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Today's Date: December 10, 2013
 

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U.S. Department of Homeland Security (DHS) is proposing to Amend its Regulations related to certain Employment-based Immigrant and Nonimmigrant Visa Programs to retain EB–1, EB–2, and EB–3 Immigrant Workers and to Improve these Visa Programs

DHS is seeking public comments on a proposed rule to amend its regulations related to certain employment-based immigrant and nonimmigrant visa programs. These proposed changes do not take effect with the publication of the notice of proposed rulemaking. Instead, they would take effect on the date indicated in the final rule when the final rule is published in the Federal Register.

The proposed amendments would provide various benefits to participants in those programs, including: improved processes for U.S. employers seeking to sponsor and retain immigrant and nonimmigrant workers, greater stability and job flexibility for such workers, and increased transparency and consistency in the application of agency policy related to affected classifications. Many of these changes are primarily aimed at improving the ability of U.S. employers to hire and retain high-skilled workers who are beneficiaries of approved employment-based immigrant visa petitions and who are waiting to become lawful permanent residents (LPRs), while increasing the ability of such workers to seek promotions, accept lateral positions with different employers, change employers, or pursue other employment options.

The following specific changes have been listed in the proposed rule.

  • Clarify and improve longstanding agency policies and procedures implementing I-140 portability
  • Increase the ability of beneficiaries of approved employment-based immigrant visa petitions (I-140 petitions) to further their careers by accepting promotions, making position changes with current employers, changing employers, and pursuing other employment opportunities.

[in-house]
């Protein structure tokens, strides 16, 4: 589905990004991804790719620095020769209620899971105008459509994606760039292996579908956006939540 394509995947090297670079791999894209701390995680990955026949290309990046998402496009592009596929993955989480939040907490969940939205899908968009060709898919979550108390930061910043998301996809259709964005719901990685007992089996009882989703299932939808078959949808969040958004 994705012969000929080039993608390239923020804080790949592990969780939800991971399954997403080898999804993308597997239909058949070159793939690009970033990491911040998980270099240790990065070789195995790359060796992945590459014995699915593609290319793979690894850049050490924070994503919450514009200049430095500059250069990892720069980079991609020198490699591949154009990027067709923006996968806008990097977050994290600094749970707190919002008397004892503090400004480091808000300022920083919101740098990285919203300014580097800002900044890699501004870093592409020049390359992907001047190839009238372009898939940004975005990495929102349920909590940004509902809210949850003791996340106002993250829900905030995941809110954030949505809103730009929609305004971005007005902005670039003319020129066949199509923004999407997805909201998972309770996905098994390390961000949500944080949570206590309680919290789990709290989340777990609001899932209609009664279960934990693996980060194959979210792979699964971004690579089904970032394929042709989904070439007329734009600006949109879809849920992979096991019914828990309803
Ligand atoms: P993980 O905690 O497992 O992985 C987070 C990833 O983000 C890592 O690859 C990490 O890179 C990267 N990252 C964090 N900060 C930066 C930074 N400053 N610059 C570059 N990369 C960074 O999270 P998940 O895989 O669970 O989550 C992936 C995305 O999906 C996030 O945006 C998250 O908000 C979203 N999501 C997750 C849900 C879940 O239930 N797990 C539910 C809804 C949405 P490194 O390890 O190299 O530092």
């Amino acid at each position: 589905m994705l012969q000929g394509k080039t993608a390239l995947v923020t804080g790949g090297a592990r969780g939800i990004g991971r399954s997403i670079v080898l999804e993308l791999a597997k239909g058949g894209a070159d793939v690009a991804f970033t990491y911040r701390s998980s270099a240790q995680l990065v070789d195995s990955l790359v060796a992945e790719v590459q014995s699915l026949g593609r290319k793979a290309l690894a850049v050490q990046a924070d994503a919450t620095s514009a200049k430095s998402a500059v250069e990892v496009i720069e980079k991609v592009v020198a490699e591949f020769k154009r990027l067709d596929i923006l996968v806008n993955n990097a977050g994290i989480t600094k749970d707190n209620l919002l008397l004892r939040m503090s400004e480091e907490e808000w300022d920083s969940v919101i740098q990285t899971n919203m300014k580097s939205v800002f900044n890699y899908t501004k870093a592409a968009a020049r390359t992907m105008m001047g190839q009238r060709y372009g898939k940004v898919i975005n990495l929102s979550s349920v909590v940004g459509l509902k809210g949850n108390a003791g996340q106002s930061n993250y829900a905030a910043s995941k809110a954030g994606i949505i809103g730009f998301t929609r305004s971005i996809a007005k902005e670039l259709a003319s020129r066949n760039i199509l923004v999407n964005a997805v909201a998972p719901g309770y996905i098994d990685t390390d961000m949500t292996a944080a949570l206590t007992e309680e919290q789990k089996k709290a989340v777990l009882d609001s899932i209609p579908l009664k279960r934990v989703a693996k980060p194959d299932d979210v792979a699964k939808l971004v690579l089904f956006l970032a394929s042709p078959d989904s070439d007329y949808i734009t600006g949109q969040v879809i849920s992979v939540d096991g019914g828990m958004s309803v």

• Improve job portability for certain beneficiaries of approved I-140 petitions by limiting the grounds for automatic revocation of petition approval.
  • Clarify when individuals may keep their priority date to use when applying for adjustment of status to lawful permanent residence, including when USCIS has revoked the approval of their approved I-140 petitions because the employer withdrew the petition or because the employer’s business shut down.
  • Allow certain high-skilled individuals in the United States in E-3, H-1B, H-1B1, L-1, or O-1 nonimmigrant status to apply for one year of unrestricted employment authorization if they:
    • ​Are the beneficiaries of an approved I-140 petition,
    • Remain unable to adjust status due to visa unavailability, and
    • Can demonstrate that compelling circumstances exist which justify issuing an employment authorization document.
  • Clarify various policies and procedures related to the adjudication of H-1B petitions, including, among other things, extensions of status, determining cap exemptions and counting workers under the H-1B visa cap, H-1B portability, licensure requirements, and protections for whistleblowers.
  • Establish a one-time grace period, during an authorized validity period, of up to 60 days for individuals holding E-1, E-2, E-3, H-1B, H-1B1, L-1 or TN nonimmigrant status whenever their employment ends so that they may more readily pursue new employment and an extension of their nonimmigrant status.
  • Provide for the automatic extension of the validity of certain Employment Authorization Documents (EADs) for an interim period upon the timely filing of an application to renew such documents. At the same time, in light of national security and fraud concerns, DHS is proposing to remove regulations that provide a 90-day processing timeline for EAD applications and that require the issuance of interim EADs if processing extends beyond the 90-day mark.

These proposed rules are complex and require a consultation with an experienced immigration lawyer. If you have any questions, our attorneys are here to answer your questions!  We can be reached by phone at 703 230 6800 or by email at attorney@immigrationonline.com.  Contact us today for these and all other immigration-related issues!